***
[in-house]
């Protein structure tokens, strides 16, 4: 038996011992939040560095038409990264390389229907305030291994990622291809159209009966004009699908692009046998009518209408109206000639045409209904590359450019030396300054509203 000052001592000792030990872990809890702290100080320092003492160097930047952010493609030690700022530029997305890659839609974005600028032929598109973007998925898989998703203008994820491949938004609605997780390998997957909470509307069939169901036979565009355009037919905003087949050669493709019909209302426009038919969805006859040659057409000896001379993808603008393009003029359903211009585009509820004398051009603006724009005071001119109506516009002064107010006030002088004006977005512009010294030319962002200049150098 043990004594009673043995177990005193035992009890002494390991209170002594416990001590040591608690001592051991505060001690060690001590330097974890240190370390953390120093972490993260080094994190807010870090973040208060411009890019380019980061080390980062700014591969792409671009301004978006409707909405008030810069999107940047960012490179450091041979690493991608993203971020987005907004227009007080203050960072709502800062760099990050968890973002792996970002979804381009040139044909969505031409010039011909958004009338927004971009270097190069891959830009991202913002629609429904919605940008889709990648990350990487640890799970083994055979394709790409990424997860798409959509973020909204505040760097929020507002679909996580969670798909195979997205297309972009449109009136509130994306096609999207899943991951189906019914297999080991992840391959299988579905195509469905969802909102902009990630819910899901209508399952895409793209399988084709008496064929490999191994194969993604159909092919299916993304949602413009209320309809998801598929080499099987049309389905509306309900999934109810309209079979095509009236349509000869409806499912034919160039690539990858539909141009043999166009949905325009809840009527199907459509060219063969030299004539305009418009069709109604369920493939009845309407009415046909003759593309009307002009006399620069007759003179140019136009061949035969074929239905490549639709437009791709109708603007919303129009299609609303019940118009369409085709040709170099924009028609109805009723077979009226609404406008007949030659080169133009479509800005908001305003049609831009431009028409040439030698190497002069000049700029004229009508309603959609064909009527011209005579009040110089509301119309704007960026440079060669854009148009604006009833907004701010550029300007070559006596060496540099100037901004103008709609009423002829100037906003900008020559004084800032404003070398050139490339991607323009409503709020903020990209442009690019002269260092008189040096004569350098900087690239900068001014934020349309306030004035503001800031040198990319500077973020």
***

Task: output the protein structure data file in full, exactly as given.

[in-house]
């Protein structure tokens, strides 16, 4: 038996011992939040560095038409990264390389229907305030291994990622291809159209009966004009699908692009046998009518209408109206000639045409209904590359450019030396300054509203 000052001592000792030990872990809890702290100080320092003492160097930047952010493609030690700022530029997305890659839609974005600028032929598109973007998925898989998703203008994820491949938004609605997780390998997957909470509307069939169901036979565009355009037919905003087949050669493709019909209302426009038919969805006859040659057409000896001379993808603008393009003029359903211009585009509820004398051009603006724009005071001119109506516009002064107010006030002088004006977005512009010294030319962002200049150098 043990004594009673043995177990005193035992009890002494390991209170002594416990001590040591608690001592051991505060001690060690001590330097974890240190370390953390120093972490993260080094994190807010870090973040208060411009890019380019980061080390980062700014591969792409671009301004978006409707909405008030810069999107940047960012490179450091041979690493991608993203971020987005907004227009007080203050960072709502800062760099990050968890973002792996970002979804381009040139044909969505031409010039011909958004009338927004971009270097190069891959830009991202913002629609429904919605940008889709990648990350990487640890799970083994055979394709790409990424997860798409959509973020909204505040760097929020507002679909996580969670798909195979997205297309972009449109009136509130994306096609999207899943991951189906019914297999080991992840391959299988579905195509469905969802909102902009990630819910899901209508399952895409793209399988084709008496064929490999191994194969993604159909092919299916993304949602413009209320309809998801598929080499099987049309389905509306309900999934109810309209079979095509009236349509000869409806499912034919160039690539990858539909141009043999166009949905325009809840009527199907459509060219063969030299004539305009418009069709109604369920493939009845309407009415046909003759593309009307002009006399620069007759003179140019136009061949035969074929239905490549639709437009791709109708603007919303129009299609609303019940118009369409085709040709170099924009028609109805009723077979009226609404406008007949030659080169133009479509800005908001305003049609831009431009028409040439030698190497002069000049700029004229009508309603959609064909009527011209005579009040110089509301119309704007960026440079060669854009148009604006009833907004701010550029300007070559006596060496540099100037901004103008709609009423002829100037906003900008020559004084800032404003070398050139490339991607323009409503709020903020990209442009690019002269260092008189040096004569350098900087690239900068001014934020349309306030004035503001800031040198990319500077973020």